“The general pattern documented here and its match to the more general theory is really exciting and powerful to see,” adds her mentor, Dave Breshears, a Regents Professor in the School of Natural Resources and the Environment.
Hughes also found indications of energy insecurity in lower-income neighborhoods by comparing per capita income from census data to her map of energy use.
“In these places, people likely are delaying turning on their energy to save money,” she says, “which could be increasingly dangerous if energy costs and temperatures continue to rise.”
Study co-author Ladd Keith, a UArizona assistant professor of planning and sustainable built environments in the College of Architecture, Planning and Landscape Architecture and a faculty research associate at the Udall Center for Studies in Public Policy, agrees.
“This study provides important context for heat planning and governance as heat risk in our communities continues to increase due to climate change,” he says.
Hughes, an honors student, graduated in May with a double major in global change ecology and urban and regional development from the College of Agriculture and Life Sciences. Her honors thesis investigates the impacts of heat on energy use in manufactured homes in Tucson.
She hopes her experience in research and early publication can help inspire other undergraduate students to get involved in science as well.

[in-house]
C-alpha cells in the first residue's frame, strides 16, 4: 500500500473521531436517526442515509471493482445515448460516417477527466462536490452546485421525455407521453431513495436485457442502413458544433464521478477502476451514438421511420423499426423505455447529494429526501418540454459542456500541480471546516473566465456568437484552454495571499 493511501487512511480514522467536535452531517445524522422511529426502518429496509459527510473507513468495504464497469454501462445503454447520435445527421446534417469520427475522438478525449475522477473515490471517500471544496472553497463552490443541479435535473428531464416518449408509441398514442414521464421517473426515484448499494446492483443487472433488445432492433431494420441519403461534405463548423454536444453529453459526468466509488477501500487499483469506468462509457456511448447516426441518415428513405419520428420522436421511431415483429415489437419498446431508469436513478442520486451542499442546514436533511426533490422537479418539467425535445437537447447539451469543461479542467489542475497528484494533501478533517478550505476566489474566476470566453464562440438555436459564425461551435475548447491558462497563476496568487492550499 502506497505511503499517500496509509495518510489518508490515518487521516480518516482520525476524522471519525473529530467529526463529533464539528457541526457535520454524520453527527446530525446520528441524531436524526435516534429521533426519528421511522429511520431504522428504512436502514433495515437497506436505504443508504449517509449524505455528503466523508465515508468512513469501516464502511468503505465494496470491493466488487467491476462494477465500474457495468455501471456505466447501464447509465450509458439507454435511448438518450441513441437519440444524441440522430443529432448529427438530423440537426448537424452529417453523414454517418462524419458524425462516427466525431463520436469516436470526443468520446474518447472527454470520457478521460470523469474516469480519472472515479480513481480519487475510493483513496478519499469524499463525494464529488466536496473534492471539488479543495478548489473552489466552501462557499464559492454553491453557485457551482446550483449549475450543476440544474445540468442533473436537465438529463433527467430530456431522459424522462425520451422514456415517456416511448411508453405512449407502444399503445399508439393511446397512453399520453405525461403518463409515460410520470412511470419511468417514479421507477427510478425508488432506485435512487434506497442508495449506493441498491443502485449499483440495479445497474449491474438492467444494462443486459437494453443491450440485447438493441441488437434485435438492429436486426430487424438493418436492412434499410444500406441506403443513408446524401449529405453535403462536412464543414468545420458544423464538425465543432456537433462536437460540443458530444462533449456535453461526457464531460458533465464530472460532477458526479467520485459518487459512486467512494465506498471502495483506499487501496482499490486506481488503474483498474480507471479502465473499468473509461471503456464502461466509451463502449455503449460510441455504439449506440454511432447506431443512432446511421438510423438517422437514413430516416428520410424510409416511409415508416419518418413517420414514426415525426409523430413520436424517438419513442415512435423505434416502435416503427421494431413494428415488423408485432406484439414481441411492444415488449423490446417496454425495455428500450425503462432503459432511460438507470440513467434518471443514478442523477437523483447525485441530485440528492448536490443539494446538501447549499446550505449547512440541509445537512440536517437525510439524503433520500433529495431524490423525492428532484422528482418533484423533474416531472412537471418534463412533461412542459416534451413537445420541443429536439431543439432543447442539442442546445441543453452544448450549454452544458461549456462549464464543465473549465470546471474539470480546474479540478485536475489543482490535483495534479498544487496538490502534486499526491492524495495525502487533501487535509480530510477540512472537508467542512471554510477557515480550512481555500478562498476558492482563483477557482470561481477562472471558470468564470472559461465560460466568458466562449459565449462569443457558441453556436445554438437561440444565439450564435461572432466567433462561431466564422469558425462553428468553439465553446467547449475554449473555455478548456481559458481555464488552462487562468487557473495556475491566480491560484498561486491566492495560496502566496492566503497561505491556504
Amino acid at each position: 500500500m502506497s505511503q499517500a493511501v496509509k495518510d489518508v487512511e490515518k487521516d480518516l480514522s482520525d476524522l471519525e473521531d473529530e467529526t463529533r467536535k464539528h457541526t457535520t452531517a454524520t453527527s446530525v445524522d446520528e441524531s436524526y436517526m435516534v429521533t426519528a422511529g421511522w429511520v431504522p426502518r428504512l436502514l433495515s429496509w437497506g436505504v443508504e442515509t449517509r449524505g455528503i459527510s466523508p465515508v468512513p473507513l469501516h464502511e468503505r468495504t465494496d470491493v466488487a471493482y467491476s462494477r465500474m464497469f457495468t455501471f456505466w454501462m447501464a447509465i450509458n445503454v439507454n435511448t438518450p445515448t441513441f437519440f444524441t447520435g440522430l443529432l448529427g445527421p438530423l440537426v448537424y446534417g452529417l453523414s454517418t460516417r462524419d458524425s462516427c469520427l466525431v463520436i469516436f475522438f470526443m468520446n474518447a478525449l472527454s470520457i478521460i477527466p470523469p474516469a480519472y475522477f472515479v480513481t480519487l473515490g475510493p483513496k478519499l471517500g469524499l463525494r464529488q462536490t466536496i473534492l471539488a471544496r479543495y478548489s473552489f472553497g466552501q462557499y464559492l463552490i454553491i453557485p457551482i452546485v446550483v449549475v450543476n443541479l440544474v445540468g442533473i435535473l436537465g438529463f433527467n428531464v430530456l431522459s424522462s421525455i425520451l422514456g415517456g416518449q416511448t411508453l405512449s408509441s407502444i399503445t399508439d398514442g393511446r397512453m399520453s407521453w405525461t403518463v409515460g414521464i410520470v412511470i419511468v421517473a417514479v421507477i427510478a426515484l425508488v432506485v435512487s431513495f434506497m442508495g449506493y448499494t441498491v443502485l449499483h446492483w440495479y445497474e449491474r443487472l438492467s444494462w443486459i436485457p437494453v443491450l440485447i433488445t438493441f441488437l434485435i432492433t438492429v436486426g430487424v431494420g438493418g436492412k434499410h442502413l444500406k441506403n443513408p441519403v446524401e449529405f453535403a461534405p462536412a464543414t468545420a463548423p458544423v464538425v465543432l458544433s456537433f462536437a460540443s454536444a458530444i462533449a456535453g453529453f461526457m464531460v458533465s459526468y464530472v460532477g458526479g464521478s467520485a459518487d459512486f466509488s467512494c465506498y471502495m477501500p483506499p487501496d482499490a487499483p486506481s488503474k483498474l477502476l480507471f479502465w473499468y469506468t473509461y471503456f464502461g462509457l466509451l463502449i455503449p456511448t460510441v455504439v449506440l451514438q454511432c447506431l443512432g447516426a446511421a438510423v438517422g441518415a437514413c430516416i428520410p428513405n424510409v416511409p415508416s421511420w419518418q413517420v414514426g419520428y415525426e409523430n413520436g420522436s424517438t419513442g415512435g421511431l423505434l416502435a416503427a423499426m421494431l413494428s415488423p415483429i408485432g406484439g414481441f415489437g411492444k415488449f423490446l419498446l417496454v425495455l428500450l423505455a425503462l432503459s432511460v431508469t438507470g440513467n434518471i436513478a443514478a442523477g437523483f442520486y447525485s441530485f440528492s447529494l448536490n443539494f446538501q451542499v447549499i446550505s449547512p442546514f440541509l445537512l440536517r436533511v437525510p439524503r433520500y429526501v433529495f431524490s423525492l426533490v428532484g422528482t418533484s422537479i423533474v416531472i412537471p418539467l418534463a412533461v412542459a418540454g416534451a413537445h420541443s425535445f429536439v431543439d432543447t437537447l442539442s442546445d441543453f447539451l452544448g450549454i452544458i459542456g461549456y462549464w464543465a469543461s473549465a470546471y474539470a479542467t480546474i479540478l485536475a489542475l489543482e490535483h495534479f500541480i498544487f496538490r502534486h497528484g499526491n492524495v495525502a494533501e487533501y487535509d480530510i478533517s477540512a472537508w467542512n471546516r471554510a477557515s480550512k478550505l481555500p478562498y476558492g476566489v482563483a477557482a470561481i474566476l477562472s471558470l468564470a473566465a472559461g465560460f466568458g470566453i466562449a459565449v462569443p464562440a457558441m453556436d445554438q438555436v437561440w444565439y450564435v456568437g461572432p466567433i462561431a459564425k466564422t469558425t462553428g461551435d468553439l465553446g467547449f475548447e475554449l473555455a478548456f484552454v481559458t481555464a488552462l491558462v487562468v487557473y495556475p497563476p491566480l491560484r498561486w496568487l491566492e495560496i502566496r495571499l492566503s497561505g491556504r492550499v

“Undergraduates should not be intimidated by research,” she says. “It’s an empowering process, and there are so many opportunities at the University of Arizona to be involved in science.” To her fellow undergraduates, she suggests: “Don’t hesitate starting research just because you’re an undergrad. You can author a paper, too.”
The UArizona Undergraduate Research Task Force aims to connect all university students with diverse research opportunities.
In addition to her love of science, Hughes also is passionate about science communication, an interest she furthers as a Liverman Scholar with AIR’s Education Initiatives and as an award-winning correspondent for Planet Forward, a project of George Washington University that promotes environmental and science storytelling through a variety of media. She also is co-director of UArizona Students for Sustainability and an advisory team member for the university’s new Sustainability and Climate Action Plan.
“Halley’s work is a perfect example of how our resilience initiatives in AIR aim to combine education, research and impact,” says Kevin Bonine, director of AIR’s Education Initiatives program. “The internships and scholarships provided by our program empower students with real-world experiences, teaching them the ways in which they can make meaningful change in their communities and across the globe through science and environmental communication.”
Hughes plans to pursue a master’s degree in communication and community innovation at the College of Agriculture and Life Sciences.